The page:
Author's Vivid Personal Account Speaks to Widows, Widowers
- Rev. Austin Miles AgapePress
- 2006 5 May
Title: "The Tender Scar: Life After the Death of a Spouse"
Author: Richard L. Mabry
The most gut-wrenching experience in life is to lose a spouse. The only person who can actually know the depth of that feeling is one who has gone through the ordeal. And the best person to counsel a survivor is the one who has been there, done that, and managed to go on with life. Richard L. Mabry, author of the just-published book, "The Tender Scar: Life After the Death of a Spouse" (Kregel, June 2006), is just that person.
A man deeply in love with his wife, Cynthia, he had built his entire life around her. They were planning a happy retirement together. Even after three years of "going steady" and then 40 years of marriage, they were still on their honeymoon.
When she unexpectedly died of a stroke in September 1999, he was as devastated as any man could be. First he had to face whether or not to pull the plug on the life-support equipment.
Then he had to deal with getting rid of her personal things – what to keep, what not to keep. Should he move or stay in the home he shared with her? What about the wedding rings? What about "starting a new life"? And if so, for what purpose?
During his grieving time he dealt with every feeling, question, and anxiety that everyone else who has lost a spouse will immediately identify with and say, "Yes, that is exactly how I feel."
Richard Mabry had been advised to keep a journal following Cynthia's death, an activity which was not only cathartic but also very useful for his own recovery. Some of the journal entries were in the form of personal letters addressed to his beloved wife. He also sent e-mails to his children, friends, and his pastor that he shares with us in the book.
Mabry, a physician, has a natural instinct to help others and felt that he should share what he learned, how he recovered, and the mistakes he made, such as inadvertently building a shrine to his wife and trying to live her life for her.
He describes his own emotions, the good and the bad, the highs and the lows, and asked himself questions like, "When will this end?" or "Is it normal to feel this way?" or "What have other people done about this?" And how do you pray when prayer seemed unanswered and the only thing you can pray is, "Why Lord?" He managed to make it through that – and he shows us what he learned.
Even though Dr. Mabry is a recognized professional, he did not just simply knock out this book. He first went to a Christian Writers Workshop in Glorieta, New Mexico, to fine-tune his writing instincts in order to produce a first-class book. And that he did. This slim volume is filled with digestible short chapters that open with a topic description followed by an entry from his journal and/or one of the personal e-mails he sent as he was going through each phase of the grieving process.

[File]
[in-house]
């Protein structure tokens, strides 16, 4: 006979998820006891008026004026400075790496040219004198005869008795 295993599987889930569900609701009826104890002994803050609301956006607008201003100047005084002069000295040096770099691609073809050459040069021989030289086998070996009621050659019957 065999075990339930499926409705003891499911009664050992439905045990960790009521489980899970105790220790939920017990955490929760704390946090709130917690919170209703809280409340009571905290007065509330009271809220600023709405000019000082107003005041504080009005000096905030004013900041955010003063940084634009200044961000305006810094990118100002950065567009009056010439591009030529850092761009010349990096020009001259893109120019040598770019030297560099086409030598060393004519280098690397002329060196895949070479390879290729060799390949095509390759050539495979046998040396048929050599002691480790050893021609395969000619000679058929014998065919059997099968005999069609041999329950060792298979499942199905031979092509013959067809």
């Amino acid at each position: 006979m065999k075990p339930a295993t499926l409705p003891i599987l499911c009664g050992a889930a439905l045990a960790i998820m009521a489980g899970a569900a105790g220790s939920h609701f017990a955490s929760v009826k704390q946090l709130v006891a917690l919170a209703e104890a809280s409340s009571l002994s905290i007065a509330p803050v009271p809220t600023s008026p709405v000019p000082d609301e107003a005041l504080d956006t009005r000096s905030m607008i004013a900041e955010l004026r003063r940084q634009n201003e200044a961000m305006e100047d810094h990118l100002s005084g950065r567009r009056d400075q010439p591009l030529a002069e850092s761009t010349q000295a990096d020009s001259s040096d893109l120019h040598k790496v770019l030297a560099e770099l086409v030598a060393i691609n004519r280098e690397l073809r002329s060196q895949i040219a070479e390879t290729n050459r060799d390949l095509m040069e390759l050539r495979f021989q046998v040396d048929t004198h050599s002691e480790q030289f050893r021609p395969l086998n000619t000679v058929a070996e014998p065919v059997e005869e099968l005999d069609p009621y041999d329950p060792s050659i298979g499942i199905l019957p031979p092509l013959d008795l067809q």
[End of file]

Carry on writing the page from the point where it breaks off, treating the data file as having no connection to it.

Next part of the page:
Next, the coping mechanisms he discovered are detailed. The counsel is solid throughout. Every section of the book ends with a meaningful prayer.
The literary quality entries from his journal and e-mails are so personal that the reader seems to be a part of the inside circle of a man of standing in his community. He is totally transparent as he discloses the wrong turns he took and how he worked out the emotional challenges he faced.
Dr. Mabry's thorough diagnosis doesn't miss one thing. He talks about visiting the grave, remembering an anniversary, and getting through the first holidays after the death. One chapter is devoted to "Being Open to a Second Chance." Should you ever fall in love again? Could you ever fall in love again? Would it dishonor my spouse? And he has chapters titled, "Avoiding a Self-Centered Outlook" and "Changing Your Way of Thinking."
The chapter titled "Expanding Your Horizons" ends with a prayer that
begins: "Loving Father, we don't want things to be different, we want them to be back the way they were. Help us to accept the changes in our lives." And the reader is definitely strengthened by the rest of that prayer. The author articulates the feelings we all have had but may not be able to express. That in itself helps.
Dr. Mabry tells the reader how to reach "the other side of grief," how to "live hopefully ever after" and about learning to live "the new normal." He reminds us that, "For the Christian, the grave is not a monument to death, but the entrance to new life – life eternal."
"The Tender Scar" should be purchased and given to anyone you care about who has lost a spouse. It offers valid, genuine help that well-meaning friends often cannot provide. It also gives the contact information for support groups. This is also a very valuable book for all pastors, counselors, ministers, and chaplains who so often deal with death issues.
Reading this book will compel you to rethink how important your own husband, wife, or companion is. It will spur you to make every minute count with your spouse even if it means turning off your favorite program in order to pay full attention to a soul mate who at that moment wants to talk.
Richard Mabry said that he wrote this book to bring something good out of something terrible in his life. His goal was accomplished. Romans 8:28 says: "And we know that all things work together for good to them that love God, to them who are the called according to His purpose." There is no better example of that famous Scripture.
Thank you, Dr. Mabry, for a fine diagnosis and the advice you give in your book. It couldn't be better.
© 2006 AgapePress. All rights reserved. Used with permission.